It’s that time of year again. Leaving Certificate and Junior Certificate exams are looming in June and many students are already engaged in Easter revision courses in various colleges. I had planned to give a workshop on Accelerated Learning this week in the Nuremore Hotel. However, at the request of students and parents, the date has been postponed until the autumn, so that students returning from transition year and university undergraduates can benefit from learning a variety of practical techniques that will give them ‘the edge’ in studying right from the start.
You still have time to improve your grades with some sensible planning, so relax and plan for your exams just like a general who surveys the battlefield.
Here are 10 tips for those who are doing exam revision:
- Make up your own timetable of revision and stick to it – it helps to focus the mind.
- Answer questions before you revise the material – then fill in the gaps from your notes (it’s a powerful way to remember)
- Line up your subjects and identify the key topics; then drill down and break them into easy chunks or bits of information. If you can apply topics to your everyday life, it makes it easier.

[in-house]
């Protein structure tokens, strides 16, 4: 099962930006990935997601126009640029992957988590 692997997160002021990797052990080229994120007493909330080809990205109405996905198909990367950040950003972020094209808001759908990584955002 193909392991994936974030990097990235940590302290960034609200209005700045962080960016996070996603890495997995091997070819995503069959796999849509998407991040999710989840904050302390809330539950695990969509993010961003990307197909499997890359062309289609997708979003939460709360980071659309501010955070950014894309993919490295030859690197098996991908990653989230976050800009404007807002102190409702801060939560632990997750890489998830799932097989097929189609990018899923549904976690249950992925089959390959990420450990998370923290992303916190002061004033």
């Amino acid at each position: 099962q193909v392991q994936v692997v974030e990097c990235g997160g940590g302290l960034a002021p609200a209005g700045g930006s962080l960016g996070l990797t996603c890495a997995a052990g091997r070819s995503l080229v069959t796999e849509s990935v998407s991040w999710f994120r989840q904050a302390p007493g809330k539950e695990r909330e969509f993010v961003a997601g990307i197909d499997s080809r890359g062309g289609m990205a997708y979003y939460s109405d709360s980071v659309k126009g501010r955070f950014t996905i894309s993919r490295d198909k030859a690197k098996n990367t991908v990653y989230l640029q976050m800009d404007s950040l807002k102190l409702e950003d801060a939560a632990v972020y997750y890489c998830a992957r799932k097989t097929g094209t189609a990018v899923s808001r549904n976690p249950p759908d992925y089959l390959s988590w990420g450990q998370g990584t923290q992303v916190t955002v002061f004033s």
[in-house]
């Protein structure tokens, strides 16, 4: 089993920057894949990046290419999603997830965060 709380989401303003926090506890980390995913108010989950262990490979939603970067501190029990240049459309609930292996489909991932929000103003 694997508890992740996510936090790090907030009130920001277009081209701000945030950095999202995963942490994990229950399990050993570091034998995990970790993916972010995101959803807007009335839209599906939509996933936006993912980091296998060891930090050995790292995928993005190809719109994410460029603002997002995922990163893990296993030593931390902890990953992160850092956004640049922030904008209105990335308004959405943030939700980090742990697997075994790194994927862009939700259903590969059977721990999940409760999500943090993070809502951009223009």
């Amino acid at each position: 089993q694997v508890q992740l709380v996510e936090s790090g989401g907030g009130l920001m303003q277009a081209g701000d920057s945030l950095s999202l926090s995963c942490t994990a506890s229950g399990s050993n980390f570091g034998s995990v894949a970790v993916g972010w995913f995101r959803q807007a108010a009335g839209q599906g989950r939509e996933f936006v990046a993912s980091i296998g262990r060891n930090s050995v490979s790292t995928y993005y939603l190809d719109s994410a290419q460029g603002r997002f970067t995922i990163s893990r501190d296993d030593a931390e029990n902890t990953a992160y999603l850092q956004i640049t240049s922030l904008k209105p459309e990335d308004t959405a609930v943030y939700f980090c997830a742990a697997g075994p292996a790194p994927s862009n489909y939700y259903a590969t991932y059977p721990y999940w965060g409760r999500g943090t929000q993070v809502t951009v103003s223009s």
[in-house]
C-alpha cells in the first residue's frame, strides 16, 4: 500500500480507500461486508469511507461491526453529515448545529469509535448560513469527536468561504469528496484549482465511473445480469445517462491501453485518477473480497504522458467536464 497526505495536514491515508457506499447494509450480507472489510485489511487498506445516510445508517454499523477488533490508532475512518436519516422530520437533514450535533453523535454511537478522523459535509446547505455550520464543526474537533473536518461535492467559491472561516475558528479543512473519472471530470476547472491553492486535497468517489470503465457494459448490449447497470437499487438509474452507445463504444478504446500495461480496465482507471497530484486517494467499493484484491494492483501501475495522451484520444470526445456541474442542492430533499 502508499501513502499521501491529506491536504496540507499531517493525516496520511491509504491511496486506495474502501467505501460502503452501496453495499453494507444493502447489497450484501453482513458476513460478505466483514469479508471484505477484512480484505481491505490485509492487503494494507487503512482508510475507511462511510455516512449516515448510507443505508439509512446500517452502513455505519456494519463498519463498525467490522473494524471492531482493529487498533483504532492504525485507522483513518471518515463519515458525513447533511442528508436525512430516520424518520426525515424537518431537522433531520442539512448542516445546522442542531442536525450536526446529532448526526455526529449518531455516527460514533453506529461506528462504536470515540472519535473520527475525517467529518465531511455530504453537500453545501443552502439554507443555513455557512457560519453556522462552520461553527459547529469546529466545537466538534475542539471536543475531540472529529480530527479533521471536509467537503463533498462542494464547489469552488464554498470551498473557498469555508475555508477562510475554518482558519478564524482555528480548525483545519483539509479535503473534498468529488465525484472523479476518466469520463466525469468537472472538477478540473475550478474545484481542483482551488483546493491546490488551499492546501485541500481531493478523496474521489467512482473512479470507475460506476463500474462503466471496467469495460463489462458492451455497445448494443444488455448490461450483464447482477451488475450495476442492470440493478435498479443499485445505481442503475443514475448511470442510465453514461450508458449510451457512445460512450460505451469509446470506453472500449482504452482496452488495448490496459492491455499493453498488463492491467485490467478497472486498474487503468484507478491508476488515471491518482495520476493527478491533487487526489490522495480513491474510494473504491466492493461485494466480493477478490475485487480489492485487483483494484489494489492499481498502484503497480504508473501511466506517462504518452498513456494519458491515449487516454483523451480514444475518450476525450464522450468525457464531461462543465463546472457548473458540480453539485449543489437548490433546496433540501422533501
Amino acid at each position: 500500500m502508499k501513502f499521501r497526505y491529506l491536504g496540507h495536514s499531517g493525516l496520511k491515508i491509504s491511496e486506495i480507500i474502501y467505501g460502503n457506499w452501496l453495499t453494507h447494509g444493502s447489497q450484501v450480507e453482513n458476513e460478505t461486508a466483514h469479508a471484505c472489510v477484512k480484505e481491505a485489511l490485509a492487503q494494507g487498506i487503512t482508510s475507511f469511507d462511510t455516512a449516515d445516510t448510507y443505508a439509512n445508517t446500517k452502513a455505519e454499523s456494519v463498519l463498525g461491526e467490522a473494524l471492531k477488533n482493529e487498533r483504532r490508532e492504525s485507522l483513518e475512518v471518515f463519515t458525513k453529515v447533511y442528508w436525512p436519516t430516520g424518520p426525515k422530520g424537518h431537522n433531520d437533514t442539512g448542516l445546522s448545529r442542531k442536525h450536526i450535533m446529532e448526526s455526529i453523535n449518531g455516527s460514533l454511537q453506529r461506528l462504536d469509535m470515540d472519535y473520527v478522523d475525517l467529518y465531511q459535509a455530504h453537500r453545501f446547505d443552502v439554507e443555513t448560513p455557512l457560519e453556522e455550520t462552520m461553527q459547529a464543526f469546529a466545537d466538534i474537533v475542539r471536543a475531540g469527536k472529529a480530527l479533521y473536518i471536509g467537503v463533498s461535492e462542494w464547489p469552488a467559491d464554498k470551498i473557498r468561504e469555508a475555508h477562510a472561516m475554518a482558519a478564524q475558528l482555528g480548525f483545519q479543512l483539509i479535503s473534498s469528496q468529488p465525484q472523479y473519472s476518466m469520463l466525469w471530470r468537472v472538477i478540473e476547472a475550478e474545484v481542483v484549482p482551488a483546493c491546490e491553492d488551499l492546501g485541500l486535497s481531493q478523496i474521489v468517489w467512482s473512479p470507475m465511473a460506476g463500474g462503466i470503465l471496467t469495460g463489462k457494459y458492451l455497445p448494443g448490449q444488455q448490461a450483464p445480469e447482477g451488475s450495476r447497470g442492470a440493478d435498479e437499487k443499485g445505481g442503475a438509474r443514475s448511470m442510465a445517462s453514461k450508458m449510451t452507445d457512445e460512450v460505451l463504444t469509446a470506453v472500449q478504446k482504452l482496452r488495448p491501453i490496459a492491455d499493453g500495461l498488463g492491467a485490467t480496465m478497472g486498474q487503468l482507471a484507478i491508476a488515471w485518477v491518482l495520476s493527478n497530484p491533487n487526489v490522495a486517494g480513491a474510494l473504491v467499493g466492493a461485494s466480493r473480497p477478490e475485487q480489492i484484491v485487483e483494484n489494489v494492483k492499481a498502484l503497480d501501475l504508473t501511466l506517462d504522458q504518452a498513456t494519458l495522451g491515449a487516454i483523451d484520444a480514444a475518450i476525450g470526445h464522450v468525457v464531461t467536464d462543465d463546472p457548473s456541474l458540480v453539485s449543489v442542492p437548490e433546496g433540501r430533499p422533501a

- Revise in sections of 30 minutes – take a 10 minute break and start again. The key is repetition, repetition, repetition – after all, that’s how you learned to walk!
- Include drawings in your notes – used coloured biros and repeat lists to the beat of your favourite music (it creates an association in your mind that strengthens memory).
- Mind-mapping is a great ‘memory flash’ reminder before an exam. Look at the illustration above.
- Make a note of anything you do not really understand and be sure to ask your teacher to explain it (and keep explaining it) until you fully understand it.
- Look after yourself – get your rest; burning the midnight oil is counter productive.
- Drink plenty of water – it is fuel for your brain – and avoid high sugary foods (you can indulge all you like AFTER the exam!)
- For text based subjects, answer each question with an introduction, a middle and a summary. In other word, tell the examiner what you are going to say, then say it, then tell him what you have said. Examiners love structure.
And the best of luck – I hope all your favourite topics come up!